Why is Iran continuously in the news? How has the Islamic Republic developed ideologically since the 1979 revolution? What are the best ways of comprehending the country at this critical juncture in its history? These are some of the questions at the heart of Arshin Adib-Moghaddam's book, which offers novel methodological and theoretical insights in explaining the foreign relations and domestic politics of post-revolutionary Iran. From the nuclear issue, to the perpetual stand-off with the United States, from the future of Iranian democracy to Iranian-Arab relations, from American neo-conservatism to Islamic utopian-romanticism, from Avicenna to Ayatollah Khomeini, the author guides the reader through the complexities that bedevil our understanding of contemporary Iran. In exposing the limitations of mainstream representations of the country and the wider Muslim world, 'Iran in World Politics' makes a powerful case for 'critical Iranian studies', for a new system of thought that pluralises both the way we see Iran, and the international politics enveloping the country.
Arshin Adib-Moghaddam is Professor in Global Thought and Comparative Philosophies at SOAS, University of London, and Chair of the Centre for Iranian Studies at the London Middle East Institute. He is the author of 'The International Politics of the Persian Gulf: A Cultural Genealogy', 'Iran in World Politics: The Question of the Islamic Republic', and 'A Metahistory of the Clash of Civilisations: Us and Them Beyond Orientalism'. Educated at the Universities of Hamburg, American (Washington DC) and Cambridge, where he received his MPhil and PhD, he was the first Jarvis Doctorow Fellow in International Relations and Peace Studies at St. Edmund Hall and the Department of Politics and International Relations, University of Oxford. He is a frequent contributor to leading newspapers and TV channels around the world.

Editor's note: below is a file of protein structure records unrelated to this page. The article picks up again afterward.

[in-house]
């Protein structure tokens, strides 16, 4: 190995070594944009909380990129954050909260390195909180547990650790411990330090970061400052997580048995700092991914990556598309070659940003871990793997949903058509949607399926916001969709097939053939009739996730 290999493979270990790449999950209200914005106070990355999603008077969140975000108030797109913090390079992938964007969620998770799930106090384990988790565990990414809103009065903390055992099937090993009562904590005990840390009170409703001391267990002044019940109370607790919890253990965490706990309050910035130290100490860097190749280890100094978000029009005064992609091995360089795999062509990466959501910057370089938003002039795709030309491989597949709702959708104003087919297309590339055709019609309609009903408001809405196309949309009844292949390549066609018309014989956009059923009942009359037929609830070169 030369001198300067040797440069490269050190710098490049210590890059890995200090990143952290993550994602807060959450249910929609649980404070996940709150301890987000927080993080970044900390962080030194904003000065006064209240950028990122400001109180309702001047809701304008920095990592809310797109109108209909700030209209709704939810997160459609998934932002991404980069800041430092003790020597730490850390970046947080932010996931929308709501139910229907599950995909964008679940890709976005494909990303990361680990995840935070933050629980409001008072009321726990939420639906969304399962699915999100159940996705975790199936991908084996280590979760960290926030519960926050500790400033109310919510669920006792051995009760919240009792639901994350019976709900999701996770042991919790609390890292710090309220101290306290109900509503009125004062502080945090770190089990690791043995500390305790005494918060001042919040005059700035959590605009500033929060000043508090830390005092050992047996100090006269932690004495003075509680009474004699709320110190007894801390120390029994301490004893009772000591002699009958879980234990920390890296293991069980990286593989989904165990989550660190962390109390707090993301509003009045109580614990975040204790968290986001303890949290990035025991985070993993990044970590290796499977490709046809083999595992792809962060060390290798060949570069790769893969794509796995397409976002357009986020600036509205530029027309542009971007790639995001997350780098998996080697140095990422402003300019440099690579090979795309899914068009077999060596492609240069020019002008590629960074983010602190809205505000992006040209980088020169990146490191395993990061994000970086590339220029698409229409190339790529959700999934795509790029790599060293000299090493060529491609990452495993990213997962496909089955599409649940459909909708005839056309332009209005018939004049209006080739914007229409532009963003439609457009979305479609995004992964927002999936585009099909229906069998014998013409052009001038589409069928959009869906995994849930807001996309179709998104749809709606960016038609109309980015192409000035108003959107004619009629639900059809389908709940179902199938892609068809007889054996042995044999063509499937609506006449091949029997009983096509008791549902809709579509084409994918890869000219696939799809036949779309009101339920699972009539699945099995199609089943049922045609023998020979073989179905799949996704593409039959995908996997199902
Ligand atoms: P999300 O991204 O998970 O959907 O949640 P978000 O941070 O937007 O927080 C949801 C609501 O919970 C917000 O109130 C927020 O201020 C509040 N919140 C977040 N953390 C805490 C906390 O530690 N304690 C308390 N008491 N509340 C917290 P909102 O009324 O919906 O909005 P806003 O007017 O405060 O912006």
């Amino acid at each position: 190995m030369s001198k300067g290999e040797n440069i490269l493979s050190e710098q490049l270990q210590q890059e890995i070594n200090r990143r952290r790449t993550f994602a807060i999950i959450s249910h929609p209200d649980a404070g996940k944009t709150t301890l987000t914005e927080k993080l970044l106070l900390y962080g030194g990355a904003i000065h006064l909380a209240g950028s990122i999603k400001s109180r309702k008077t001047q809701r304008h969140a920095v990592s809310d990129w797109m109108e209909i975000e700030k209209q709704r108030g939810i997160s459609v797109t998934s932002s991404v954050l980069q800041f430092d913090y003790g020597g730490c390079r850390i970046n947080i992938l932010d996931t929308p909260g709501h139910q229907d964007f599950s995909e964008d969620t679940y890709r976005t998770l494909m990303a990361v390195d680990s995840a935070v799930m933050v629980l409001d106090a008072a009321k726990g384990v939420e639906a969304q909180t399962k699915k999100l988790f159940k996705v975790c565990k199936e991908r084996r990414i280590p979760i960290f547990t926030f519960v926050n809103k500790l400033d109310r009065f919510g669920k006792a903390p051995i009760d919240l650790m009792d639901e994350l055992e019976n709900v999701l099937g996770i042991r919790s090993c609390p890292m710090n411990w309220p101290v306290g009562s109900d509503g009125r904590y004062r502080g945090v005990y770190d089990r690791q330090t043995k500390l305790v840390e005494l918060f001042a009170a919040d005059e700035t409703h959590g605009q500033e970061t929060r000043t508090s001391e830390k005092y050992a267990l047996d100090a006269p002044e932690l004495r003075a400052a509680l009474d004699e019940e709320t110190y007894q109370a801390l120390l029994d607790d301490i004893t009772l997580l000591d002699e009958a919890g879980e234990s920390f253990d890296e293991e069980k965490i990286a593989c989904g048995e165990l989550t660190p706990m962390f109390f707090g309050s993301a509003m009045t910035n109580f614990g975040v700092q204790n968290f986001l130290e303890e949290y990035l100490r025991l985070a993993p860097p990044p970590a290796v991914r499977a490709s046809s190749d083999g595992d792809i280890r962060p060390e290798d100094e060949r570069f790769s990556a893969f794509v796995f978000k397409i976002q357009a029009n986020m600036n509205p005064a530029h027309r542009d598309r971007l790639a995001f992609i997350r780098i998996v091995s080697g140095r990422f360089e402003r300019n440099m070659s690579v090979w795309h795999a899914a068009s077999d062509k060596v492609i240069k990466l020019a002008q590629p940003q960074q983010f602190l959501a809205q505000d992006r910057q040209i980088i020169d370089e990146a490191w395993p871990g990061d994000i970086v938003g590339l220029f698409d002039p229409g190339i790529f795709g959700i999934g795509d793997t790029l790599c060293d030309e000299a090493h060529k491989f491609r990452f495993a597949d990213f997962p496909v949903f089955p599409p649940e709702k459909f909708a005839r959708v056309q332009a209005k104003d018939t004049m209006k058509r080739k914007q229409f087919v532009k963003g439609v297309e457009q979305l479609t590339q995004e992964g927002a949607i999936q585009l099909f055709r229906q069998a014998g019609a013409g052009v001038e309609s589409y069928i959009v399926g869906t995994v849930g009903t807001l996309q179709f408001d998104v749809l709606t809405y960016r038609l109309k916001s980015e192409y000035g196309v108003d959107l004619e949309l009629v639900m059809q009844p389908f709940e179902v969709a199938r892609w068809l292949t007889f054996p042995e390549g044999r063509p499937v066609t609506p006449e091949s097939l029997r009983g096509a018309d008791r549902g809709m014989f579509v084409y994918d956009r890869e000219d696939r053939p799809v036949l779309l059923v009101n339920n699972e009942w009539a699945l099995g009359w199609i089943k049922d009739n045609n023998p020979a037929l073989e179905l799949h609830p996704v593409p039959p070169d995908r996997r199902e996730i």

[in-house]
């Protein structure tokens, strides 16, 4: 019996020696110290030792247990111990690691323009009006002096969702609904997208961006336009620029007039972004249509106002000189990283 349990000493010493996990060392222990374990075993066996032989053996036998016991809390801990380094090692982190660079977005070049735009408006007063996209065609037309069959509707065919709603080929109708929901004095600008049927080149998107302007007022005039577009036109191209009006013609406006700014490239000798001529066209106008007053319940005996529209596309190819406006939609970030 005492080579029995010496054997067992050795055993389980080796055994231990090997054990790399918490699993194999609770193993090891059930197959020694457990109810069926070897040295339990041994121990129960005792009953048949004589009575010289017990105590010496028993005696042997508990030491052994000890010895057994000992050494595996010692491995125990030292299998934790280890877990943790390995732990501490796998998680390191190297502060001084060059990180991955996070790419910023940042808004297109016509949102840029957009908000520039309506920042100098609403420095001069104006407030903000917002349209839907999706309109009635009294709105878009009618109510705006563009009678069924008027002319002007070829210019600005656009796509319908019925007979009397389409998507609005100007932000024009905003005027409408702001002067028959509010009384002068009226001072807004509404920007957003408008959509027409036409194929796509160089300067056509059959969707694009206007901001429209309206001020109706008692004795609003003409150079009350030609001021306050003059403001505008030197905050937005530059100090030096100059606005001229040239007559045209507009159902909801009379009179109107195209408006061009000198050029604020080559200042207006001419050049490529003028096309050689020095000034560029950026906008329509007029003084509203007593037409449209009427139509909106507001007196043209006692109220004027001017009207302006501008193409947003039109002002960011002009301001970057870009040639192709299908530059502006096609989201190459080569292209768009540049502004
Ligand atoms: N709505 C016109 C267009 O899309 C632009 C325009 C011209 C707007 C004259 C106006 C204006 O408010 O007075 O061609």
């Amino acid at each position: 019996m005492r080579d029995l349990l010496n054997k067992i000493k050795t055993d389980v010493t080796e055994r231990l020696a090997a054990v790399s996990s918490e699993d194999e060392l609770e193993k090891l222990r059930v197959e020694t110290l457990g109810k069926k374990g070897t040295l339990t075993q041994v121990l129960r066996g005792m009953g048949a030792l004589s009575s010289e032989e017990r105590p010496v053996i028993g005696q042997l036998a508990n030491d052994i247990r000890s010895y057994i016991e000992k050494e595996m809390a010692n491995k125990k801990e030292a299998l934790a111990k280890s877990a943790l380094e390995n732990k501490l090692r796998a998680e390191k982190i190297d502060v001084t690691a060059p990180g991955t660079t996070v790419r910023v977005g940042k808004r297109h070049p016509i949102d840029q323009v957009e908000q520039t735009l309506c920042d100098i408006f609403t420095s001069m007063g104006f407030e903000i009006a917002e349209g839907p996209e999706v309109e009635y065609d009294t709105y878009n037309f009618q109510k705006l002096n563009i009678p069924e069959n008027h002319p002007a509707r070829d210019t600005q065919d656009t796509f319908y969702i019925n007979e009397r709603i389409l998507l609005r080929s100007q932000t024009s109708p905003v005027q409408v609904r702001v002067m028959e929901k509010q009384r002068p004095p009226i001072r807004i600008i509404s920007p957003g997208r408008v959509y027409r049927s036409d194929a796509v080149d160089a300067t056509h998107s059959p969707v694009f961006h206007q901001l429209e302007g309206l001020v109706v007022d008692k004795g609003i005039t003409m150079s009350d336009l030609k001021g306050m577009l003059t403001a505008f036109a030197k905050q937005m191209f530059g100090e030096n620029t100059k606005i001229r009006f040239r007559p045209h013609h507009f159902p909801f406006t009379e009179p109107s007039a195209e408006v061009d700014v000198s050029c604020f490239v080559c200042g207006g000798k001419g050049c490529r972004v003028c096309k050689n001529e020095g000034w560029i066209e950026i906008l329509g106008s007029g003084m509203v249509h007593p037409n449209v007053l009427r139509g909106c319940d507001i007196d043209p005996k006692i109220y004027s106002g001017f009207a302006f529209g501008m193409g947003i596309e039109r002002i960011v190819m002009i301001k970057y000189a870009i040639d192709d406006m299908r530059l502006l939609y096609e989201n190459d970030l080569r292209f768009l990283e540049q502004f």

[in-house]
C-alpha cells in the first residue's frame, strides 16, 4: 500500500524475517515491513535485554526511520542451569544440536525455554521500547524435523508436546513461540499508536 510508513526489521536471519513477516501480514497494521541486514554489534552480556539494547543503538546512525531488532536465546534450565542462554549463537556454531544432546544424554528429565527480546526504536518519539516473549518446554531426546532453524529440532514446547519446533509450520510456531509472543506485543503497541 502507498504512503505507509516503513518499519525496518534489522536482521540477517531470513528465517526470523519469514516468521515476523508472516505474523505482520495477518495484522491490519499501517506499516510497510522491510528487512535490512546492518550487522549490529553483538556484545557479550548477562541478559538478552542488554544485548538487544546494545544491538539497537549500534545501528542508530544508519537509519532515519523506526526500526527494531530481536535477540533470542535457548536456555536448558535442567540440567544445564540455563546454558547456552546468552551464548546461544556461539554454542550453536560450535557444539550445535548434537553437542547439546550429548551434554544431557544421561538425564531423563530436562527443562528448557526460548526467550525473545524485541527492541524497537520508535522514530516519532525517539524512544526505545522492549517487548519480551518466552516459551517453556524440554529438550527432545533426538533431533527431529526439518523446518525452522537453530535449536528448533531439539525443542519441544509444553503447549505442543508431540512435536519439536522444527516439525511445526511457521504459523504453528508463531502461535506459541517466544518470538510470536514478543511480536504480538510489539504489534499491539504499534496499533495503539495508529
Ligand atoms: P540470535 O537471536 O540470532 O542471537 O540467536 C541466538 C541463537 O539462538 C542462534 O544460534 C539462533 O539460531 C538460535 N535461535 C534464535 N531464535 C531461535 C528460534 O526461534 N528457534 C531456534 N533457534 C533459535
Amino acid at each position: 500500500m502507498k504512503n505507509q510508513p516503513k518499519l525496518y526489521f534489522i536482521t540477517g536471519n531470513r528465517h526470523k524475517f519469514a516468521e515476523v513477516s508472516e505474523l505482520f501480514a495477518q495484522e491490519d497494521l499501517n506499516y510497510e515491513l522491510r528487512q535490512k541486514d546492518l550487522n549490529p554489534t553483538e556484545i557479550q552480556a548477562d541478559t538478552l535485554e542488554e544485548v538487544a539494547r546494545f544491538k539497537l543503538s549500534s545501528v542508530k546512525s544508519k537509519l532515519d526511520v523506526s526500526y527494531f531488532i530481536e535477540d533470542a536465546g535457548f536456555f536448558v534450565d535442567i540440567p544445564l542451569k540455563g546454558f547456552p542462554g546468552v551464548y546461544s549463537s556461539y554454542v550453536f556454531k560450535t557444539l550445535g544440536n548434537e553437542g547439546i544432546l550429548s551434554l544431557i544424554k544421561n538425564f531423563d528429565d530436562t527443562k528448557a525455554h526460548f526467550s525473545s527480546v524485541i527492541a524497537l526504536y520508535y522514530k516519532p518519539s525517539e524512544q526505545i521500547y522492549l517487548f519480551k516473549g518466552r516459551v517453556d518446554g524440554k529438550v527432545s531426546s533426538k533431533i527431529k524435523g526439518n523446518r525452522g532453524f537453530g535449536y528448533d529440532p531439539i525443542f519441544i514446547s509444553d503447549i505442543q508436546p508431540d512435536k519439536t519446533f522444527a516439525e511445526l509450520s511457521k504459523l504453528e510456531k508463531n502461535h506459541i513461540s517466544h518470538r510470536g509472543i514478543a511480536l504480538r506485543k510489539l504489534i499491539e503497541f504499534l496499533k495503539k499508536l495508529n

ContentsIntroduction1. Islamic Utopian Romanticism and the Foreign Policy Culture of Iran2. Inventions of the Iran-Iraq War and the Myth of Endemic 'Persian-Arab'Enmity3. Iranian-American Encounters: The Islamic Republic in the Neo-conservativeMind4. Iran's Pluralistic Momentum and the Future of Iranian Democracy5. In Place of a Conclusion: Towards Critical Iranian Studies